Wood makes light work

28 June 2013

Shining light through a patient’s skin to detect diseases and parasites sounds like something from a sci-fi movie, but it’s actually a serious research project.

Light, together with artificial intelligence systems that deliver fast, accurate analysis, has the potential to reshape the diagnosis and treatment of disease. Dr Bayden Wood from Monash University School of Chemistry is focusing on new ways to detect and analyse malaria, heart disease and cancer by detecting molecular vibrations. The Australian Research Council has acknowledged the significance of this major project by awarding Bayden a Future Fellowship to support his work.



“It’s all based on using light as a diagnostic tool in medicine,” Bayden said. “We’re combining cutting-edge technology and very high-powered computing systems. The diagnosis ultimately is made by a machine, so it’s non-subjective.”

Working with national and international collaborators, Bayden is developing the use of infrared and laser light, and advanced spectroscopic instrumentation including the infrared beamline at the Australian Synchrotron, to detect the early presence of disease.

irworkshop20130416nm_0173cropweb.jpgMalaria, for example, can be detected in blood at the initial stages of the parasite’s lifecycle by the way it absorbs and scatters light. Bayden wants to use only tiny amounts of blood for analysis and has been developing a variety of infrared- and Raman-based spectroscopic systems for the task. One Raman-based method uses soundwaves from an acoustic device to levitate about one million cells. The cells are then probed with a red laser and the spectra recorded. This sci-fi-sounding approach has the very practical benefit of providing a container-less environment in which lasers can scan the entire cell, with potential going beyond malaria diagnosis.

Photo: Bayden Wood (seated, third from left) with IR beamline team members and participants at a recent IR beamline workshop.

An alternative approach employs infrared light to diagnose malaria, making use of the IR beamline at the Synchrotron. In a world-first, Bayden and his team applied synchrotron IR light to identify different stages of the malaria parasite’s lifecycle at the single cell level. The spectra showed distinct and highly reproducible differences between all stages of the parasite’s lifecycle, based on specific lipid marker bands.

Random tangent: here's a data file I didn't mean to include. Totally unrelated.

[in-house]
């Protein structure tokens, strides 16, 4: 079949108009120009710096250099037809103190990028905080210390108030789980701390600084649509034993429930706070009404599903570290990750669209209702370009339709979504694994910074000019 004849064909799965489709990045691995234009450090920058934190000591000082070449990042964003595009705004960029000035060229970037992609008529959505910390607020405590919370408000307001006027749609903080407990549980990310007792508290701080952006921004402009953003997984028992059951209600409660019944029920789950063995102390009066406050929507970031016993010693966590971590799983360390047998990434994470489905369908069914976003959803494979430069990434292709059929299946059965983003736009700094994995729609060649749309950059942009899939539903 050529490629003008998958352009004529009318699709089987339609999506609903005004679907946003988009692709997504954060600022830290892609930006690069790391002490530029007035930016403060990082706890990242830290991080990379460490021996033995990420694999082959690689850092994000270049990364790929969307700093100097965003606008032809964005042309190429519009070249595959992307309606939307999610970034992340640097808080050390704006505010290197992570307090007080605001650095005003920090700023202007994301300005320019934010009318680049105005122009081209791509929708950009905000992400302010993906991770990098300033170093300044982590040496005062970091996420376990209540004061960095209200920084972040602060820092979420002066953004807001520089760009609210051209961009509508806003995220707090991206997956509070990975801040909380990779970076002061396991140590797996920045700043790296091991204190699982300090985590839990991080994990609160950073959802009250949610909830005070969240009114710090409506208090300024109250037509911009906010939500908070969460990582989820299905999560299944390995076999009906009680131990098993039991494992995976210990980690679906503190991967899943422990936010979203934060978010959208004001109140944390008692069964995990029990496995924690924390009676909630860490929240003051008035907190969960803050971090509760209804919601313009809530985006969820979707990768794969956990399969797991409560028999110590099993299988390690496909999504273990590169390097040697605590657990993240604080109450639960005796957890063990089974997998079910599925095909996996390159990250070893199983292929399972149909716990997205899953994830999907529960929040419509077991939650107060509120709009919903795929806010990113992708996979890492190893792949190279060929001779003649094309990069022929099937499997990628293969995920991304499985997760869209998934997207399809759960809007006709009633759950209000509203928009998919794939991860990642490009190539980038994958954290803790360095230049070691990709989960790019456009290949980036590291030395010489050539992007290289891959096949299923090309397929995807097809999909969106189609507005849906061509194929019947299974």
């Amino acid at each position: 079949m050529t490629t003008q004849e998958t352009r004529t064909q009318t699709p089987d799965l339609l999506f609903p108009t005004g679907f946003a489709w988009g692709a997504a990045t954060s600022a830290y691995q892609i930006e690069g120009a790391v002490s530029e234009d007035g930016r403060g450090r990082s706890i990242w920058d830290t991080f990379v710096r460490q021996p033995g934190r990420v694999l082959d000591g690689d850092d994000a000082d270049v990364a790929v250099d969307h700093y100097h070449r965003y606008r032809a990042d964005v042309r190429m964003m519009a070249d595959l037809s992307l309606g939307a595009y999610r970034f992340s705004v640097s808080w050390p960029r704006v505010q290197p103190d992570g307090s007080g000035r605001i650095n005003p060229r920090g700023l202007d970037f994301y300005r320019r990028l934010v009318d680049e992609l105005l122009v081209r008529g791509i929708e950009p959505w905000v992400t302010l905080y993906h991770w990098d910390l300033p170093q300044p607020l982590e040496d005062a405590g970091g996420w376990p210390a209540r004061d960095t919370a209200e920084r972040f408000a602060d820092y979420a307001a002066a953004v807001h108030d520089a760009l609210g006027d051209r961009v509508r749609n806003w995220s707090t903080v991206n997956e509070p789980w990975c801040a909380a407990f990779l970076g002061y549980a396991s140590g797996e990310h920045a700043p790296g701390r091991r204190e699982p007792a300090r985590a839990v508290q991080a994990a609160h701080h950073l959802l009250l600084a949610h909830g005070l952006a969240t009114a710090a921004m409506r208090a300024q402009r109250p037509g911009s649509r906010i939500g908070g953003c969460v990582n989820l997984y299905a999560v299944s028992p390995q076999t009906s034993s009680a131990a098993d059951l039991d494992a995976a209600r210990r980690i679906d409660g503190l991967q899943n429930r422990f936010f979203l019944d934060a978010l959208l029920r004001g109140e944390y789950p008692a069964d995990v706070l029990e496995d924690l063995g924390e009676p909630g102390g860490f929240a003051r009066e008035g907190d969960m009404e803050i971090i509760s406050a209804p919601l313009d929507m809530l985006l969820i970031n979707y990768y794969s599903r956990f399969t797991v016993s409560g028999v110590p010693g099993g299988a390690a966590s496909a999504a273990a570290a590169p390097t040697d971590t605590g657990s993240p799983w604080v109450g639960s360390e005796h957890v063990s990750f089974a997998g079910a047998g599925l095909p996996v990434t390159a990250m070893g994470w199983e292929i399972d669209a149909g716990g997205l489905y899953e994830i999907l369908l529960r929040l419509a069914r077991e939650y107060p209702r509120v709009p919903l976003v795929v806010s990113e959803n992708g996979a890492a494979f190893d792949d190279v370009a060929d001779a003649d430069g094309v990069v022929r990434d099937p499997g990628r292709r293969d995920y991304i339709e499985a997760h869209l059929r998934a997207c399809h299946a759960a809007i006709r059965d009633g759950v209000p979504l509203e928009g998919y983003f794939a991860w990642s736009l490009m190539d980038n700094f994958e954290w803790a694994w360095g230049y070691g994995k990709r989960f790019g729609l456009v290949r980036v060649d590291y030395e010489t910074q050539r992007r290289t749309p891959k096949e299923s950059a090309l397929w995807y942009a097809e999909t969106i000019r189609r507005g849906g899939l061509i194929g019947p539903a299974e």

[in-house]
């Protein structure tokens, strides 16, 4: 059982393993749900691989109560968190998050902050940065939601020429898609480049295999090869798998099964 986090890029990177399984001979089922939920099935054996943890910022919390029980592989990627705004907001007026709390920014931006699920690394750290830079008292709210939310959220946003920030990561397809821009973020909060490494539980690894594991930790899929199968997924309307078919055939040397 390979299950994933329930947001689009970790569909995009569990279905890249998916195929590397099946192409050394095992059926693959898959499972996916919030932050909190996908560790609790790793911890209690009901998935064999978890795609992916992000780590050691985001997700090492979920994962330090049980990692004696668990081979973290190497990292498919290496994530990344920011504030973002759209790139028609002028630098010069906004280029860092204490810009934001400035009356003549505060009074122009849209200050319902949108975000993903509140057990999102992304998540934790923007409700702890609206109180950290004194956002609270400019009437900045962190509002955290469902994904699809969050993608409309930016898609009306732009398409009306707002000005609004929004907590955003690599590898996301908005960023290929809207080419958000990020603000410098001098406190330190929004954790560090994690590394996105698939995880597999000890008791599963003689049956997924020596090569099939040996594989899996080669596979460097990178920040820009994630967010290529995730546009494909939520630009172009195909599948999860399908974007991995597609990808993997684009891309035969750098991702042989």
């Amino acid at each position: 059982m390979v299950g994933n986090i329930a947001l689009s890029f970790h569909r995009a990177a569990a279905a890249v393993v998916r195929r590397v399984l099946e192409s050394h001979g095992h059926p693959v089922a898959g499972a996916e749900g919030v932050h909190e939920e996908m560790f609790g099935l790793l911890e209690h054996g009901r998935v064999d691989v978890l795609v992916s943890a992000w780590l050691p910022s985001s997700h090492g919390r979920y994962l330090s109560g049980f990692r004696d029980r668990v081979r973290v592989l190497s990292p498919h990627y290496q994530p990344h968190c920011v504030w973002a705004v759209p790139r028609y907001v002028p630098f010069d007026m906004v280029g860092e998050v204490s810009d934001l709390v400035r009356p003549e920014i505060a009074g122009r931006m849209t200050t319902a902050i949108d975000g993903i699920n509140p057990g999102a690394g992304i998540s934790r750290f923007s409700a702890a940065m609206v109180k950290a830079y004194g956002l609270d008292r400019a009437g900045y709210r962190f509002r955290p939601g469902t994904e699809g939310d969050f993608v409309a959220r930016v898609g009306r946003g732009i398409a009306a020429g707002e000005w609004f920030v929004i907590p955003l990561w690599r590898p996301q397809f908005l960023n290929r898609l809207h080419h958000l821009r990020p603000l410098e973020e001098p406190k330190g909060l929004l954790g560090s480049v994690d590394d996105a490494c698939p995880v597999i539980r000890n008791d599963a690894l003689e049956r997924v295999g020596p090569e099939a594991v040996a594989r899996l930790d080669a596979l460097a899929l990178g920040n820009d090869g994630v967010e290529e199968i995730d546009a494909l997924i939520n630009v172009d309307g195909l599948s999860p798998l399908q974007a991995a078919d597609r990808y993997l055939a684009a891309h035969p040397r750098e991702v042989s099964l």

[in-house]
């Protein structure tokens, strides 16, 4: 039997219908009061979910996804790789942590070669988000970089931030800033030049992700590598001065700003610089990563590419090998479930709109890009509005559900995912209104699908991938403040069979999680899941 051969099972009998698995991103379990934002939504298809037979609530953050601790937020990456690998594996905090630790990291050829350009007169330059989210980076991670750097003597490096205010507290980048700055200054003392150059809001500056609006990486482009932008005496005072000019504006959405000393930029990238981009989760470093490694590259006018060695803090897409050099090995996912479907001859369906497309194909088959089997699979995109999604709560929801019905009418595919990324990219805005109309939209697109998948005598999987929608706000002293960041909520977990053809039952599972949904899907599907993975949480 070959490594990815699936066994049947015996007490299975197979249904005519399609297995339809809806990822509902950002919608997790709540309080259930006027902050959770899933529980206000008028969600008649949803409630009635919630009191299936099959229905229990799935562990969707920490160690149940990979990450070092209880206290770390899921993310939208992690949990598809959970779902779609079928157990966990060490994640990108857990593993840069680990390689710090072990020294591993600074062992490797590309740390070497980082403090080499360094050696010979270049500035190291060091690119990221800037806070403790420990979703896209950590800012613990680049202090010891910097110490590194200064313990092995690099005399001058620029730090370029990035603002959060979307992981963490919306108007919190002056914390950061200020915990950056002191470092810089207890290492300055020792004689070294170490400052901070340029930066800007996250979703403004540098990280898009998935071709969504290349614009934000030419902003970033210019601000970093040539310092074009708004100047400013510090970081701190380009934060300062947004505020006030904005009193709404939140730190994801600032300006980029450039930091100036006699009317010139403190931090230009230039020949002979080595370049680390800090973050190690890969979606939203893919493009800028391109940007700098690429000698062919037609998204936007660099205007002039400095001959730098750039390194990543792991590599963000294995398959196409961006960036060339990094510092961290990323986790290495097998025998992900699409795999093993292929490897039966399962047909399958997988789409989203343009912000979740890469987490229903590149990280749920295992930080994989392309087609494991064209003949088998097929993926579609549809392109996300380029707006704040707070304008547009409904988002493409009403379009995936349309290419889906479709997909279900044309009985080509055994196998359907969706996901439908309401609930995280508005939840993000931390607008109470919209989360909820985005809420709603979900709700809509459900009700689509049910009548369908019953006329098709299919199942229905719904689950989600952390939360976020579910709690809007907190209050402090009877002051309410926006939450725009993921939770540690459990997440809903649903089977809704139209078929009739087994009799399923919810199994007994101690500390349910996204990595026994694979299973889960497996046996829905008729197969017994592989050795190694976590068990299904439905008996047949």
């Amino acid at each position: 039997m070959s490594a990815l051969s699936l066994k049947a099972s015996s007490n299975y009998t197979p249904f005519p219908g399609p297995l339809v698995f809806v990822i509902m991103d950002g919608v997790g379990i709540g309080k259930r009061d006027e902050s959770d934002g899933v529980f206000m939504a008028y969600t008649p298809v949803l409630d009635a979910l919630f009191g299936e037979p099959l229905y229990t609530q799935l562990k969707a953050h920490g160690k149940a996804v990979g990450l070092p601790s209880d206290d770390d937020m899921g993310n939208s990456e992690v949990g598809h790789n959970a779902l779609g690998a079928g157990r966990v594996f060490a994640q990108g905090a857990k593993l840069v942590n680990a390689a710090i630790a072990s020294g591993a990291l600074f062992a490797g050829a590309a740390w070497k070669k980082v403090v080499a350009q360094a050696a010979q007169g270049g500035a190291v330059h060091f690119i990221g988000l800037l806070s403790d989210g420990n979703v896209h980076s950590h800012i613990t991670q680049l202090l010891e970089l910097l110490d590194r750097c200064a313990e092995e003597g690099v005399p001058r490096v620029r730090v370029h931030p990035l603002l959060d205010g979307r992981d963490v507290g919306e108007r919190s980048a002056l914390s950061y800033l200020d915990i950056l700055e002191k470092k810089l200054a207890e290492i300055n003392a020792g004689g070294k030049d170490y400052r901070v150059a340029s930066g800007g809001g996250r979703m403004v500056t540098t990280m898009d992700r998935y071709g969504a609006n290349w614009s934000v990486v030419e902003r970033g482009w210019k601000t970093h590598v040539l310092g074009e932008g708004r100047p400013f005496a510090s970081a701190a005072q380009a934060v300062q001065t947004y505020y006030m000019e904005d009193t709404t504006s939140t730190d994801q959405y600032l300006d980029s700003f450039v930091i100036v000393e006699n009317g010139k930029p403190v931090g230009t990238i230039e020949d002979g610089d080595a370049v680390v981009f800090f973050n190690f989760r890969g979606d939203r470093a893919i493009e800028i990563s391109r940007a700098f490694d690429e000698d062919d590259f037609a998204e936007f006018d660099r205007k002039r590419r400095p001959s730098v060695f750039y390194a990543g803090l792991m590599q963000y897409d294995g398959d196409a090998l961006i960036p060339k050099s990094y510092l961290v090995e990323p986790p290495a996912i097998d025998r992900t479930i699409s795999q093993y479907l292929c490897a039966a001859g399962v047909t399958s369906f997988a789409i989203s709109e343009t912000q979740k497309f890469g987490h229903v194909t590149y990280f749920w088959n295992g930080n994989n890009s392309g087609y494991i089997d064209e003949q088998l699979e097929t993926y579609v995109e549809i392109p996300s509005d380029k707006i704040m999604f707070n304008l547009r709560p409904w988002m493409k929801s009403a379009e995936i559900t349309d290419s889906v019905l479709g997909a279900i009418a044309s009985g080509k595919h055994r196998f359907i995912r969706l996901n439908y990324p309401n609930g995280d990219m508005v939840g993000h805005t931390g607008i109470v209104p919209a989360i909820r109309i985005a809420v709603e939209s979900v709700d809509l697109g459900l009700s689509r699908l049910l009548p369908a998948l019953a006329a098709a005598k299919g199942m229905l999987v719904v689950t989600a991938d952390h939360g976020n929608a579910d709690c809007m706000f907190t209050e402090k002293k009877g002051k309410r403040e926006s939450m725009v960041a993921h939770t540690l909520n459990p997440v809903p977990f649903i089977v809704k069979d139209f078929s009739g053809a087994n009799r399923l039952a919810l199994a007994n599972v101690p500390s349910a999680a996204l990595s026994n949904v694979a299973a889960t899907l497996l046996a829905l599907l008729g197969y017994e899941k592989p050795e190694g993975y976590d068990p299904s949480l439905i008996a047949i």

Another method, reminiscent of the tricorder used by Dr Leonard ‘Bones’ McCoy, chief medical officer on the Starship Enterprise in the long-running Star Trek franchise, would involve passing a hand-held Raman spectrometer over someone’s skin.

“We would essentially be using light to go through the skin to diagnose the parasites,” Bayden said.

By eliminating the need for blood samples, this would make diagnosing children easier, and reduce risks for health workers in areas with high rates of AIDS. Although such an approach could not be used for most cancers or heart disease, where tissue samples are needed, spectroscopy offers many potential advantages. It is so sensitive to chemical cell changes that it can detect the cell changes that precede visible indications of cancer, allowing for earlier diagnosis.

Technology that gives resolution at the single-cell level could help achieve greater accuracy in grading tumours and establishing surgical boundaries. Light could also potentially be used to determine the status of atherosclerotic plaques in valves and arteries, providing better information about when to operate on heart-disease patients.

Bayden’s research also involves developing the complex algorithms and huge databases necessary for high-powered artificial intelligence systems to recognise the spectral patterns that indicate disease. Results fed into this system for accurate analysis would avoid such problems as human fatigue. The network is being designed to improve with time.

“New data adds to the previous data, so the system is self-evolving,” Bayden said. “It’s all high-speed, rapid automated diagnosis removed from human subjectivity, and can be done anywhere in the world.”

Commercialisation of Bayden’s ideas will depend on the outcomes of further research, and clinical studies.